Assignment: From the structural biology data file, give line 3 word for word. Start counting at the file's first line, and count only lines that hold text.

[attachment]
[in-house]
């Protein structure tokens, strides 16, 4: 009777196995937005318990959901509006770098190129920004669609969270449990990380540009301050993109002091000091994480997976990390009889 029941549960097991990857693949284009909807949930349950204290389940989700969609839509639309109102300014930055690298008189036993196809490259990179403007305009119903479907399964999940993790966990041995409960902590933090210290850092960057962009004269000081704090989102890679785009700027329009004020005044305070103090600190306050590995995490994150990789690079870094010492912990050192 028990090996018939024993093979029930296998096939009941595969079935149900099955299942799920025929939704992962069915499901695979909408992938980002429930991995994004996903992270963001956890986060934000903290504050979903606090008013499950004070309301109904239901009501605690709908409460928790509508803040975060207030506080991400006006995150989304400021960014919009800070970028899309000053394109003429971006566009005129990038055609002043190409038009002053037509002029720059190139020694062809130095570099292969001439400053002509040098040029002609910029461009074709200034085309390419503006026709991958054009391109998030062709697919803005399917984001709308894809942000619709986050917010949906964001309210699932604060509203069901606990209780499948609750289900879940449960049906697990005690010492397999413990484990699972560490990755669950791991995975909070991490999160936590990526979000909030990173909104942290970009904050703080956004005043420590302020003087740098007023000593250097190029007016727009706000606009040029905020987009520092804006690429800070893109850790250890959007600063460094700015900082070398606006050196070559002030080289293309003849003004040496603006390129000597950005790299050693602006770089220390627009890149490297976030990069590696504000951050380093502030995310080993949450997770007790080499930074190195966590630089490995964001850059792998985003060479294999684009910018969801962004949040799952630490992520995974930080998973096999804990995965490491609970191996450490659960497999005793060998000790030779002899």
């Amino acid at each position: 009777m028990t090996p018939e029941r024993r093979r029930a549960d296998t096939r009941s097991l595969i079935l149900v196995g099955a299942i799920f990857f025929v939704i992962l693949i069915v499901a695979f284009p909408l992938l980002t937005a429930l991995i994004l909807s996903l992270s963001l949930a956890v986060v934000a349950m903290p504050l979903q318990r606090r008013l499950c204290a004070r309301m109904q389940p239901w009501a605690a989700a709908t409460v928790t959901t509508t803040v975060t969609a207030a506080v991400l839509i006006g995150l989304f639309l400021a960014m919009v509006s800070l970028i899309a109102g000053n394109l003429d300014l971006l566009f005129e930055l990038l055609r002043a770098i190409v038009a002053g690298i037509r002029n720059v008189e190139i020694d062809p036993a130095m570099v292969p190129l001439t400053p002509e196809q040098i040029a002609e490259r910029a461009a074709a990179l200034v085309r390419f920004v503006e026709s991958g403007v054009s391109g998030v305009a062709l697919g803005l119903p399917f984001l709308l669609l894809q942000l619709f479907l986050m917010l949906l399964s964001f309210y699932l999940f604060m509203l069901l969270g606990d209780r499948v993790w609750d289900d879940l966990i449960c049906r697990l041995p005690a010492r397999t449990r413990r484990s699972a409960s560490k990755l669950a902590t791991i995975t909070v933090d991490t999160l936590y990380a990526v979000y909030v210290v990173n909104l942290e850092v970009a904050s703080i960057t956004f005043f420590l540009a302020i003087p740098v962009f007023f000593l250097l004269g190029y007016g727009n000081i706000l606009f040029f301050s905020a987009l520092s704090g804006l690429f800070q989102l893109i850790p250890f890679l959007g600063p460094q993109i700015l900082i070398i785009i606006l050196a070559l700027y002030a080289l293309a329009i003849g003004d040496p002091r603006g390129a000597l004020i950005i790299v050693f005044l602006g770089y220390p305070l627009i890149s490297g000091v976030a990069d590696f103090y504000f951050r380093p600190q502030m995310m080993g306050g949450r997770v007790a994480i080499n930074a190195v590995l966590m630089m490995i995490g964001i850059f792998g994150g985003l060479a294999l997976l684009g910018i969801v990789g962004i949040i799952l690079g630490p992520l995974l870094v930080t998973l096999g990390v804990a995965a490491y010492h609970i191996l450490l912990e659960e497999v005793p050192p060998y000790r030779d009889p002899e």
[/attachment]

């Amino acid at each position: 009777m028990t090996p018939e029941r024993r093979r029930a549960d296998t096939r009941s097991l595969i079935l149900v196995g099955a299942i799920f990857f025929v939704i992962l693949i069915v499901a695979f284009p909408l992938l980002t937005a429930l991995i994004l909807s996903l992270s963001l949930a956890v986060v934000a349950m903290p504050l979903q318990r606090r008013l499950c204290a004070r309301m109904q389940p239901w009501a605690a989700a709908t409460v928790t959901t509508t803040v975060t969609a207030a506080v991400l839509i006006g995150l989304f639309l400021a960014m919009v509006s800070l970028i899309a109102g000053n394109l003429d300014l971006l566009f005129e930055l990038l055609r002043a770098i190409v038009a002053g690298i037509r002029n720059v008189e190139i020694d062809p036993a130095m570099v292969p190129l001439t400053p002509e196809q040098i040029a002609e490259r910029a461009a074709a990179l200034v085309r390419f920004v503006e026709s991958g403007v054009s391109g998030v305009a062709l697919g803005l119903p399917f984001l709308l669609l894809q942000l619709f479907l986050m917010l949906l399964s964001f309210y699932l999940f604060m509203l069901l969270g606990d209780r499948v993790w609750d289900d879940l966990i449960c049906r697990l041995p005690a010492r397999t449990r413990r484990s699972a409960s560490k990755l669950a902590t791991i995975t909070v933090d991490t999160l936590y990380a990526v979000y909030v210290v990173n909104l942290e850092v970009a904050s703080i960057t956004f005043f420590l540009a302020i003087p740098v962009f007023f000593l250097l004269g190029y007016g727009n000081i706000l606009f040029f301050s905020a987009l520092s704090g804006l690429f800070q989102l893109i850790p250890f890679l959007g600063p460094q993109i700015l900082i070398i785009i606006l050196a070559l700027y002030a080289l293309a329009i003849g003004d040496p002091r603006g390129a000597l004020i950005i790299v050693f005044l602006g770089y220390p305070l627009i890149s490297g000091v976030a990069d590696f103090y504000f951050r380093p600190q502030m995310m080993g306050g949450r997770v007790a994480i080499n930074a190195v590995l966590m630089m490995i995490g964001i850059f792998g994150g985003l060479a294999l997976l684009g910018i969801v990789g962004i949040i799952l690079g630490p992520l995974l870094v930080t998973l096999g990390v804990a995965a490491y010492h609970i191996l450490l912990e659960e497999v005793p050192p060998y000790r030779d009889p002899e």